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Deck of Cards: Newsletter Challenge (02/06/07)

Posted February 04, 2007 5:01 PM
Pathfinder Tags: challenge questions
User-tagged by 1 user

The question as it appears in the 02/06 edition of Specs & Techs from GlobalSpec:

You have an incomplete deck of cards and are asked to randomly select five percent of the set. You follow a pattern for the selection - select the first card, miss one, select the next, miss two, select the next, miss three, etc. Following this method, the last card you selected is also the last card in the deck. And the number of selected cards is exactly five percent of the total cards in the deck. How many cards were selected?

Update (02/13/07 8:52 AM): And the Answer is....
Let n be the number of cards picked. Because n is five percent of the total, then the number of cards in the deck is 20n. The cards were picked following the following pattern:

So the number of the final card picked is , but this is precisely the last card in the deck. Therefore,

The non-zero solution to this equation is:

Therefore, you picked 39 cards that make up five percent of the deck.

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#1

Re: Deck of Cards: Newsletter Challenge (02/06/07)

02/05/2007 12:10 PM

I suspect a missprint here, but, the answer to the question as it stands is 39.

One heck of a deck: maybe a stack of punched cards?

|.|.|.|.|.|.|.|.|.|.|.|.|.|.|.|.|.|.|.|.|.|.|.|.|.|.|.|.|.|.|.|.|

|.|.|.|.|.|.|.|.|.|.|.|.|.|.|.|.|.|.|.|.|.|.|.|.|.|.|.|.|.|.|.|.|

1+ 2.. + 3.... + 4....... + 5.................................

[n(n+1)/2]/n = 20

(n+1)/2 = 20

n = 39

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#2

Re: Deck of Cards: Newsletter Challenge (02/06/07)

02/06/2007 6:58 AM

I couldn't see how Randall constructed his equation...until I spotted a "new to me" relationship between n and ∑n!

What I came up with, before reading Randall's entry is this:

.....1-1--1---1----1-----1-----1 etc

n ...1.2...3....4......5.......6.......7

∑n..1.3...6...10.....15.....21......28

where:

n = number of cards chosen

∑n = total number of cards

required: n = 0.05∑n or ∑n = 20n

Since ∑n = (n+1)/2 x n (the bit I hadn't previously spotted)

(n + 1)/ = 20

n = 39 and the deck has 780 cards.

If, however, this is a real deck of cards of 52 cards, then picking nine cards out of 45 would give you one-fifth (20%) of the available deck, using the equations above.

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Anonymous Poster
#70
In reply to #2

Re: Deck of Cards: Newsletter Challenge (02/06/07)

02/08/2007 10:46 AM

No sums of simple sequences - English high-school maths is clearly not what it was.

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#94
In reply to #2

Re: Deck of Cards: Newsletter Challenge (02/06/07)

02/14/2007 1:57 AM

Hi Rose,

I preferred your guess at the "missprint" (one fifth as opposed to 5%). Just for completeness: to derive the sum of an arithmetic progression.

S = ---1---+---2---+---3---+---4-------------+---n........(1)........Then reversing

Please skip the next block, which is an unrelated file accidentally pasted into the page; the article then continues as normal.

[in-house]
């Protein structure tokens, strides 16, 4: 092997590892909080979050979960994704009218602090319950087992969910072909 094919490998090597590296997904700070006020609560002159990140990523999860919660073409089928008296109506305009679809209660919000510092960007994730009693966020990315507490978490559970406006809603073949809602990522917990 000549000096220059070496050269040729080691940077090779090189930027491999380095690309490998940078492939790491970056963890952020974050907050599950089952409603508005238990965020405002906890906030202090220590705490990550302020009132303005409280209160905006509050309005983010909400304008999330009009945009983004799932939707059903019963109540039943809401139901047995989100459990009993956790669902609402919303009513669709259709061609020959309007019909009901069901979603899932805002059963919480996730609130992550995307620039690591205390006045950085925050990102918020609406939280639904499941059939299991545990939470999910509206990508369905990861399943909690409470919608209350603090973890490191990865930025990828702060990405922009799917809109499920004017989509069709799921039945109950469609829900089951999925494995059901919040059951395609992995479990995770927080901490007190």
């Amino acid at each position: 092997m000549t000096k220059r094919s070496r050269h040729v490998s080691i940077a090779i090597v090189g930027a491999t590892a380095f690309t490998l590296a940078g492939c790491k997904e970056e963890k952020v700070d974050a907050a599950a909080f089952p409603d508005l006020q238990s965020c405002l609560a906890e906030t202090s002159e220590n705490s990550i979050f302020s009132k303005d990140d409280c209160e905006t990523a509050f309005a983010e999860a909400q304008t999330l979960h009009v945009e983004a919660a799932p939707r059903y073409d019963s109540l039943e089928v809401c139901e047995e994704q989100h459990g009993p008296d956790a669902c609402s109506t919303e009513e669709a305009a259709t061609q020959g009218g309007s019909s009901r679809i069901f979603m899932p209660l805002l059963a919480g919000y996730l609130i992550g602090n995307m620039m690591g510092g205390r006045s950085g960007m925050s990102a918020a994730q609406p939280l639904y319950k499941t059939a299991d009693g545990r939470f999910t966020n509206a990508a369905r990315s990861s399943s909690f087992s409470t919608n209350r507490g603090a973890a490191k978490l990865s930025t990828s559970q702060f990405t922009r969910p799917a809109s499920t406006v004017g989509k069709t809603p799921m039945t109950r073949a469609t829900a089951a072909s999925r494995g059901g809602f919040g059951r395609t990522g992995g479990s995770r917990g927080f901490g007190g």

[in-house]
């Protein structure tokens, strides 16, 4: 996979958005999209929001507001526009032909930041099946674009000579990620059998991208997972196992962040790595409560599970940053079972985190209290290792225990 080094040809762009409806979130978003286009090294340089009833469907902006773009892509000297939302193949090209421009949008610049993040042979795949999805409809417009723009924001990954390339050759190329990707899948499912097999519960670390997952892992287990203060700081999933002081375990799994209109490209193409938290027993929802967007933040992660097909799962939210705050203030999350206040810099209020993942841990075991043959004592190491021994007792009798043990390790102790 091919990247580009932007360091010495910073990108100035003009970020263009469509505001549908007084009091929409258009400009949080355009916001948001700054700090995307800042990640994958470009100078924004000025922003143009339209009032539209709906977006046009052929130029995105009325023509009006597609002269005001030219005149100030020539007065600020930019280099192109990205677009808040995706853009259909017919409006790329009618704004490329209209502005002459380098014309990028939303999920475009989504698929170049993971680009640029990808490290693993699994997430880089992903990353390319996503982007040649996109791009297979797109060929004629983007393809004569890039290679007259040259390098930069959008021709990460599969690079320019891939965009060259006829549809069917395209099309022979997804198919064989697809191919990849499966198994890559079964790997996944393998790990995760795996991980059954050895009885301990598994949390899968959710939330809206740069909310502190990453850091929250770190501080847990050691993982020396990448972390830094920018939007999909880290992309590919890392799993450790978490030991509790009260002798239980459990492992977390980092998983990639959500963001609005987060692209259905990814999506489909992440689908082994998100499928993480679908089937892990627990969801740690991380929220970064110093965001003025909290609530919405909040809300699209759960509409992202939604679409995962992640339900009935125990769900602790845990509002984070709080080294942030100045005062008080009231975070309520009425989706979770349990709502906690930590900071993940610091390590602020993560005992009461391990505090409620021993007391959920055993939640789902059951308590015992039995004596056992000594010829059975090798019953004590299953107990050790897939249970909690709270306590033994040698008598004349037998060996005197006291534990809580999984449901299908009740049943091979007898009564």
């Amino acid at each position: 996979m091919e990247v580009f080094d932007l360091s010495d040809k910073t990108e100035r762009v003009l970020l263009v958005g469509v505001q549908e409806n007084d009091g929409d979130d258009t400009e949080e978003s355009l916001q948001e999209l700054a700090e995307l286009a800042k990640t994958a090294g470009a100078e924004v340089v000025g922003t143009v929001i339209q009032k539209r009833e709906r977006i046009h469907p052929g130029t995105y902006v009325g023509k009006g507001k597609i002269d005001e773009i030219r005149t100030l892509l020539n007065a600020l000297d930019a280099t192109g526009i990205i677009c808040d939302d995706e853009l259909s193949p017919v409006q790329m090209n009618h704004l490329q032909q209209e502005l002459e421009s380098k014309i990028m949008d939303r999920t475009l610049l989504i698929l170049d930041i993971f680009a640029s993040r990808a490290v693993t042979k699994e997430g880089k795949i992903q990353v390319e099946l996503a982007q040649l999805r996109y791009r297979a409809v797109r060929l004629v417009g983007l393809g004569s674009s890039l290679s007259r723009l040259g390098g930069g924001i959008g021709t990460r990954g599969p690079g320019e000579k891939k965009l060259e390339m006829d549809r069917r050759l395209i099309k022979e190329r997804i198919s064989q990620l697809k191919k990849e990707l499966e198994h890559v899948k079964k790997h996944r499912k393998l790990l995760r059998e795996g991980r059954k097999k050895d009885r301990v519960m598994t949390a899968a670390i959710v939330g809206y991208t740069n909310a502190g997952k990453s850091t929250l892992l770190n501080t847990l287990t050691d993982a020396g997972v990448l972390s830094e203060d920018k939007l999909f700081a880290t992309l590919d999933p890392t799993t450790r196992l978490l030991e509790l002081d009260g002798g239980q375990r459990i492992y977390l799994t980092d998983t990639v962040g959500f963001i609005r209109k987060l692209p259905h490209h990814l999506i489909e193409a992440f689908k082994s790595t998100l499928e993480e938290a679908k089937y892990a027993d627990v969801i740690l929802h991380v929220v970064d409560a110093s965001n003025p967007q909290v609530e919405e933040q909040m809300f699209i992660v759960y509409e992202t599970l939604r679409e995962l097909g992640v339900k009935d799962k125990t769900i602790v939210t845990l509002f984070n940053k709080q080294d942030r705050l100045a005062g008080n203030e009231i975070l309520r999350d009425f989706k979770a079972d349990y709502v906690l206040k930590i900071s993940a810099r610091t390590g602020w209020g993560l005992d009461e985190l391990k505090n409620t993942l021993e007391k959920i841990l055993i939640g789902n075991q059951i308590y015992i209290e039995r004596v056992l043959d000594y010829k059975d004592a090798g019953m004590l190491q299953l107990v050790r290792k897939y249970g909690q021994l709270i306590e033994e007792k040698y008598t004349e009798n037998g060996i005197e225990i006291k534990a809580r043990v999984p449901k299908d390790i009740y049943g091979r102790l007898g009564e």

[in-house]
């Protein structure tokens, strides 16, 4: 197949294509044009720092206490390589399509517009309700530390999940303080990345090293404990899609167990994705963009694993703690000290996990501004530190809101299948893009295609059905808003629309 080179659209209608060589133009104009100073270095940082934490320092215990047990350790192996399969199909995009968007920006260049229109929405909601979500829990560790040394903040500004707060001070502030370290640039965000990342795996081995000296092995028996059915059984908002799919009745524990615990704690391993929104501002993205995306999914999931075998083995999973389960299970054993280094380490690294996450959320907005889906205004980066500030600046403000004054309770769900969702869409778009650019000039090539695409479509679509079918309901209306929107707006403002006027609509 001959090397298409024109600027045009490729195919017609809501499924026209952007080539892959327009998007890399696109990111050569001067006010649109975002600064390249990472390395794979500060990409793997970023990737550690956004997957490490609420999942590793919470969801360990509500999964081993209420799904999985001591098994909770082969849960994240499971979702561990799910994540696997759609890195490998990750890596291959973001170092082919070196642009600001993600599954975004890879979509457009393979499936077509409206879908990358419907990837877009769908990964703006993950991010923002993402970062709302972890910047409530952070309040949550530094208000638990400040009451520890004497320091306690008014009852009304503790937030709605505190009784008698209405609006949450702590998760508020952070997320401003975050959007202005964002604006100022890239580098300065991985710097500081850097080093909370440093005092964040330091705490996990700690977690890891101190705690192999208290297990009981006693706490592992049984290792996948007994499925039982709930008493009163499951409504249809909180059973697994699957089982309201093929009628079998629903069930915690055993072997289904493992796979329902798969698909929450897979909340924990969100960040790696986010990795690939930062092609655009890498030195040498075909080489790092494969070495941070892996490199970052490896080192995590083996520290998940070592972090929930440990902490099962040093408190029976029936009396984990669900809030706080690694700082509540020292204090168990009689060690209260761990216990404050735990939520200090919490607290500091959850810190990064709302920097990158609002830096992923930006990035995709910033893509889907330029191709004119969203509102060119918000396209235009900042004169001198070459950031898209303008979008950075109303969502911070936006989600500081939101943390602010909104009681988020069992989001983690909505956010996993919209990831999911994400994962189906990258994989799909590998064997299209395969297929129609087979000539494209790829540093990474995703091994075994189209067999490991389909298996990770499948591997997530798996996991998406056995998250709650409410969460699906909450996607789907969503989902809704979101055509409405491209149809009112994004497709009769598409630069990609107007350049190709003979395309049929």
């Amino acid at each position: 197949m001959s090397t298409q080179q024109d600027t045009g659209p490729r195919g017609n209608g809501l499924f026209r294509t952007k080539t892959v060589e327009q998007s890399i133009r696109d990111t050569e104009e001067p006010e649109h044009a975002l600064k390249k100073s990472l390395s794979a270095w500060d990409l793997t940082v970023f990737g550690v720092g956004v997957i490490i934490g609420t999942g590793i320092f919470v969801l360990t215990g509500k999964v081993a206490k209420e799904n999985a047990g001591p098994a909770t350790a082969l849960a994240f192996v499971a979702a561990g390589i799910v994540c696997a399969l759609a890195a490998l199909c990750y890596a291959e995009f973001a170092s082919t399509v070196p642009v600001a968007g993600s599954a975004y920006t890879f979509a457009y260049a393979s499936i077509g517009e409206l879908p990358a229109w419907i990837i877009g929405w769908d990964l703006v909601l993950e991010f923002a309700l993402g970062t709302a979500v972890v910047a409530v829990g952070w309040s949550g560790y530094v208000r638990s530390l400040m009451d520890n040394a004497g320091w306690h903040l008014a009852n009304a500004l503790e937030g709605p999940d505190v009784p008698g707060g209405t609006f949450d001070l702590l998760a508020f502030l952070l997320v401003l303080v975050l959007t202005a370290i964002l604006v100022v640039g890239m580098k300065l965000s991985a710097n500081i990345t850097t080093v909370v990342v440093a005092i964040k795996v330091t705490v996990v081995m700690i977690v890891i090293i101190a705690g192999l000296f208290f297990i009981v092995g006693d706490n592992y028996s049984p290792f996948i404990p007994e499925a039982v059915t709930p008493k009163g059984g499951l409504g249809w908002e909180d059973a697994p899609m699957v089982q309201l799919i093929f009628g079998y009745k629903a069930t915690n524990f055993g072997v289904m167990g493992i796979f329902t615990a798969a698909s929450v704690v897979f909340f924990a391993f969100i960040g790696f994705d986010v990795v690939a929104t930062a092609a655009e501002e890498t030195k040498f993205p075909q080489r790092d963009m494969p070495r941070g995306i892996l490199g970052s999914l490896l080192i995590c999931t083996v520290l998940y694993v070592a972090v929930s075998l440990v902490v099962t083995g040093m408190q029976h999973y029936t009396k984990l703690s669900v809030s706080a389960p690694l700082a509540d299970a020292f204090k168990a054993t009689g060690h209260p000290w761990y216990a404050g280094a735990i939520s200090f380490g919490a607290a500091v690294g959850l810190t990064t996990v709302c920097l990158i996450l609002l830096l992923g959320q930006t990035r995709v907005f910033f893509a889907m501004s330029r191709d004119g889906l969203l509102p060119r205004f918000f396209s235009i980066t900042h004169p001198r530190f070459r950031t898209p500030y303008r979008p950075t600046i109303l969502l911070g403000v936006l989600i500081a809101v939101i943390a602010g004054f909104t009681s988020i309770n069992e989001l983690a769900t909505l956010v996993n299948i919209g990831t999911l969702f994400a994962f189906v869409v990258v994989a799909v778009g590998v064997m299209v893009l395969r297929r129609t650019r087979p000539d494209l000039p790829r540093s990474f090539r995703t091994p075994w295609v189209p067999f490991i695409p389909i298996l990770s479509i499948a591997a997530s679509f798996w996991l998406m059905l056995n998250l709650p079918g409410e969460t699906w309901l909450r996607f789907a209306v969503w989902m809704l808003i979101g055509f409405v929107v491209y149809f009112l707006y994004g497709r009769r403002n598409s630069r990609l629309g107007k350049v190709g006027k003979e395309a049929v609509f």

S = ---n---+-(n-1)-+-(n-2)-+-(n-3)-----------+---1.........(2)....and adding (1)+(2)

2S = (n+1) + (n+1) + (n+1) + (n+1)------------+ (n+1)..................n times (n+1)

2S = n*(n+1)

and S = [n*(n+1)]/2

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#3

Re: Deck of Cards: Newsletter Challenge (02/06/07)

02/06/2007 10:54 AM

this equation cannot be completed within the constraints of <52 cards, following this method of selection.

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#5
In reply to #3

Re: Deck of Cards: Newsletter Challenge (02/06/07)

02/06/2007 12:00 PM

The method suggested also doesn't meet the requirements of the original request to "randomly select" the cards, but that wasn't really the question.

I suspect that the original asker meant 20% or 1/5 of the set, but perhaps he or she could clarify for us.

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#10
In reply to #5

Re: Deck of Cards: Newsletter Challenge (02/06/07)

02/06/2007 3:34 PM

i believe the that the "random selection" as written was just how it was reported to occur in this proposed case....but agree with everyone that there is something wrong with this challenge as an incomplete deck is always < 52 but the math just won't work for 5% sampling....must be a typo.

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#12
In reply to #10

Re: Deck of Cards: Newsletter Challenge (02/06/07)

02/06/2007 4:39 PM

I disagree that the 5% is a "typo," since it is written out as "five percent" and is written twice the same way.

The author of the question has made two big errors of conception: that following a pattern is "random selection," and that "five percent" means "one-fifth." These are thought errors, not typos.

I suspect, as do many other posters, that the bar for posting questions is too low. This one never should have made it to publication.

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#7
In reply to #3

Re: Deck of Cards: Newsletter Challenge (02/06/07)

02/06/2007 2:41 PM

Proof that the problem has no solution:

n = number of cards chosen, a positive integer

N = total number of cards in the short deck

N = 20n

N < 52 => N = 20 or N = 40 => n=1 or n=2

Since clearly neither n=1 nor n=2 is correct, we have a problem with no solution.

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Anonymous Poster
#20
In reply to #7

Re: Deck of Cards: Newsletter Challenge (02/06/07)

02/06/2007 10:57 PM

Quicker proof:-